To succeed, games require competent execution – from boot up to end credits. Games fall apart when the planners fail to fill up the 10-15 hours of gameplay. There are games which would bring in nothing innovative, but excel greatly in pacing and level structure, keeping the players hooked through the gaming experience.
One of the pitfalls of game designing is placing too much importance on paper design. A designer may imagine how a level would play, but any of the interacting elements – the controls, the game mechanics, or the environment may influence the fun quotient. This is the reason one should not put too much weight on paper designs.
Best ideas are often discovered through experiments. For instance, you may notice that the AI interacting with the environment in a certain way may create a really cool experience.
Another mistake people make is to not take peer review too seriously. It is important that designers develop a habit of playing each other’s work. They often fall into the trap of getting so engrossed into each other’s work that they would simply not have the time of playing the work of others. Watching each other’s work would lead to cross-pollination of ideas, making a better game. This also helps them gain a feel how the game will play as a whole, rather than seeing it in similar perspective.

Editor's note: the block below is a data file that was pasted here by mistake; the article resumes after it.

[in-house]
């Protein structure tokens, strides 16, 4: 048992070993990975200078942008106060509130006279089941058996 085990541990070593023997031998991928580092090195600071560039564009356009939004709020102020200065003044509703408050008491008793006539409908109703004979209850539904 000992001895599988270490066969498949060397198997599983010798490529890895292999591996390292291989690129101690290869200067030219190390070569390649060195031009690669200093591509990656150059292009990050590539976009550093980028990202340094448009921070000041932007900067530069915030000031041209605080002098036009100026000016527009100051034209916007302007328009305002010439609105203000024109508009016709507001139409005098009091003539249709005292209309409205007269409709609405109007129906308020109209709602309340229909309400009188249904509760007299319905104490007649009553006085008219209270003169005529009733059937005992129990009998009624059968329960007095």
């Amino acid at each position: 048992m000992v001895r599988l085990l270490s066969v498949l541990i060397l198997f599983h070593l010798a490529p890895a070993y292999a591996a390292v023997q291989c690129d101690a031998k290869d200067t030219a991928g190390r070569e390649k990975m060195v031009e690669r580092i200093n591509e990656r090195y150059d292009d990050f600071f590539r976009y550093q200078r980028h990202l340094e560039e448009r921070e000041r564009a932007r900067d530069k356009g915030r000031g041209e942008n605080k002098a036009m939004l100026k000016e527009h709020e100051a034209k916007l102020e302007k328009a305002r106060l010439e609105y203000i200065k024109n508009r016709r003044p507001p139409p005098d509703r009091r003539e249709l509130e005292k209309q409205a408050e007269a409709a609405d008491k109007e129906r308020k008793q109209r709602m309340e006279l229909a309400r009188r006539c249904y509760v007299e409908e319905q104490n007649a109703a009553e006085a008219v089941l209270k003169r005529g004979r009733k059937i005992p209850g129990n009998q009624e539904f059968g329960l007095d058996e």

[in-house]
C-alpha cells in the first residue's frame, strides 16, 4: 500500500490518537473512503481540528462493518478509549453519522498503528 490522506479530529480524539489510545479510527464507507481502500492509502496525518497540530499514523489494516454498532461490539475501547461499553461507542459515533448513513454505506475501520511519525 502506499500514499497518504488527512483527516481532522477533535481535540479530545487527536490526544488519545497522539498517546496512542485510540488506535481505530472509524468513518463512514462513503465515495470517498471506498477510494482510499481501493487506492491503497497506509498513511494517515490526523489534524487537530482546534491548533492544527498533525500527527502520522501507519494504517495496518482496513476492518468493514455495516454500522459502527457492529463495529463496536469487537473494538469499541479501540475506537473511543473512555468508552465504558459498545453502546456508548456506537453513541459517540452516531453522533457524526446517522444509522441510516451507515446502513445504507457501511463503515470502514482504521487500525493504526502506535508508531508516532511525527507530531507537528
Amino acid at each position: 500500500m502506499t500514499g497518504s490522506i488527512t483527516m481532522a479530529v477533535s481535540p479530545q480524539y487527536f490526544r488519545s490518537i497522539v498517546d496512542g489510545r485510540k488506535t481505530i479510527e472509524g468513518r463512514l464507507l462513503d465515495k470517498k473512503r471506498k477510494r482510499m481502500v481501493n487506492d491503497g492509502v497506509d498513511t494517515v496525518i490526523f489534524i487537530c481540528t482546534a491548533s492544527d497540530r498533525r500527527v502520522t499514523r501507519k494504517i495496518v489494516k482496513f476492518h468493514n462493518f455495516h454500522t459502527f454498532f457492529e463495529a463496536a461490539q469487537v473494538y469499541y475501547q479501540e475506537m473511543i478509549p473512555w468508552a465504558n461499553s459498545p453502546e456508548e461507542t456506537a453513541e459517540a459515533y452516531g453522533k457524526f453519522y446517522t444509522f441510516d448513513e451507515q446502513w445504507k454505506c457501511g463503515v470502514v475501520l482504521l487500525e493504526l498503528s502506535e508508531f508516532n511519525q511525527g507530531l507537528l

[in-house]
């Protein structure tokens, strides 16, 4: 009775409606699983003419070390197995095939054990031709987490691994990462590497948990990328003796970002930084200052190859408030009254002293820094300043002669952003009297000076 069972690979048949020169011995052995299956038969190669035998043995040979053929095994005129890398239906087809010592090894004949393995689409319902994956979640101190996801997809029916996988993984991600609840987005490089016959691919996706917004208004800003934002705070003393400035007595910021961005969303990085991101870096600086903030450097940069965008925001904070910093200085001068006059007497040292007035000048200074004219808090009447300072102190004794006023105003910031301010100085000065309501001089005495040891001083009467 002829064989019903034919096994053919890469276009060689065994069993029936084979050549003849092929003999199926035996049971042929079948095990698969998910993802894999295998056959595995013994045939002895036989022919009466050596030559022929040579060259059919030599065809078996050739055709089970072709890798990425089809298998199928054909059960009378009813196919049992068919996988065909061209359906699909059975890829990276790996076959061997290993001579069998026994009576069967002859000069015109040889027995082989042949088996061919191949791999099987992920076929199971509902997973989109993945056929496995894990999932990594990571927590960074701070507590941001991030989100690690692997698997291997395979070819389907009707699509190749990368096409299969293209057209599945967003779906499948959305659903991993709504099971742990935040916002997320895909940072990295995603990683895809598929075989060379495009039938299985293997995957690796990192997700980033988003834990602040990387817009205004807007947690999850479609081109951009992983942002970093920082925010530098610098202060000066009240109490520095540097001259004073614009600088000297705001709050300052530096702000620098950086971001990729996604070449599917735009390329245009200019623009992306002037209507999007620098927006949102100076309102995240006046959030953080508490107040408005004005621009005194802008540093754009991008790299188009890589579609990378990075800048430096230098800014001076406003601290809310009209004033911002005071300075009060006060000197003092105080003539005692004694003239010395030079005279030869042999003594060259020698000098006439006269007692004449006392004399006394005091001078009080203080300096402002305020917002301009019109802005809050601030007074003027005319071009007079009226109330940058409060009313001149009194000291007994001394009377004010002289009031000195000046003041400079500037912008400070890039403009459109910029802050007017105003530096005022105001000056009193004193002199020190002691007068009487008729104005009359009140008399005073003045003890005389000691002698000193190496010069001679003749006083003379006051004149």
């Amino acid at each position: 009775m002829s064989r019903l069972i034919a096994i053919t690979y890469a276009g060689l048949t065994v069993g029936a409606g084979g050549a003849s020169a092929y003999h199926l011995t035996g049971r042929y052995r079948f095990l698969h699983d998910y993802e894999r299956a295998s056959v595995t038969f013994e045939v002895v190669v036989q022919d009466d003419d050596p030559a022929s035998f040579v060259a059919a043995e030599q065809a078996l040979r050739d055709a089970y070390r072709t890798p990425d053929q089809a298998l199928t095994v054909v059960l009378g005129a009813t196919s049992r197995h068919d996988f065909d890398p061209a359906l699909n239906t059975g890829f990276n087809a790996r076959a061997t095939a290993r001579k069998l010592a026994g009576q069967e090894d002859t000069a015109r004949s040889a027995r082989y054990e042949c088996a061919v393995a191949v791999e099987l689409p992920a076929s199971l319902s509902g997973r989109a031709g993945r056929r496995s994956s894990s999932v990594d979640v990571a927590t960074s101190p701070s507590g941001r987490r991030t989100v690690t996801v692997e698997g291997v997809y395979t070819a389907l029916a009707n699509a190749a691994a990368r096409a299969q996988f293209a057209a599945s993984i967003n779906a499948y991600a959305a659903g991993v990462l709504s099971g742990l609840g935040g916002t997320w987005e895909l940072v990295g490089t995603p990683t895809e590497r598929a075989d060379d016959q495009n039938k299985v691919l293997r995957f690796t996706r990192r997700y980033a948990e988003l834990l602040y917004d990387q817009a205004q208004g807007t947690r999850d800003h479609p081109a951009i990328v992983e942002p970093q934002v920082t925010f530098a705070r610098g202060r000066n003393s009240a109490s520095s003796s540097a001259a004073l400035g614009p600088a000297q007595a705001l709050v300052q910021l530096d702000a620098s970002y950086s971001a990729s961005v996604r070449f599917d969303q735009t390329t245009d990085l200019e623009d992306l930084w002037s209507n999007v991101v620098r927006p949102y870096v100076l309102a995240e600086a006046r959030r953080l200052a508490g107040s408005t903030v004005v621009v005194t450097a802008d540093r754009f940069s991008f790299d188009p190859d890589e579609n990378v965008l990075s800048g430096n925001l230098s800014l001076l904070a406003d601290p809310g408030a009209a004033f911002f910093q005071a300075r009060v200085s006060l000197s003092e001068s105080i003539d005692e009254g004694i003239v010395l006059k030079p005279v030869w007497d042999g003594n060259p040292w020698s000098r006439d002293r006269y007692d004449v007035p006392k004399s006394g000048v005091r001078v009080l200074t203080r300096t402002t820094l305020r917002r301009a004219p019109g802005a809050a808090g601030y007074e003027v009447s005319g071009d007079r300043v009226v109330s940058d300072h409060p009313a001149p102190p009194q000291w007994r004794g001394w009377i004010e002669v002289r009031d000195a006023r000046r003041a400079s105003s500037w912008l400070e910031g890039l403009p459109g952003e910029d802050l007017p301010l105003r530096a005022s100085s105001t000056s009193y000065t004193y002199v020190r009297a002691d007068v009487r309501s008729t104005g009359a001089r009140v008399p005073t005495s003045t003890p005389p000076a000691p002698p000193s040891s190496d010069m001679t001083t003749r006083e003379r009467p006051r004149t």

You must not allow the story to control the game design as it may lead to trouble. The script may call for levels involving close fights with enemies when the game mechanics were set up for huge firefights in large locations. Rather than overstretching the game mechanics, you must encourage the writer to be flexible enough to tweak the story to suit other factors, presenting the players with compelling interactive experience.
Not keeping design documentation up-to-date is another pitfall. Of course, keeping the documentation in line with the changes can be a chore, but the consequences of not doing so are more serious. It is imperative that a game development company put in energy in updating the document ensuring that it reflects the current status.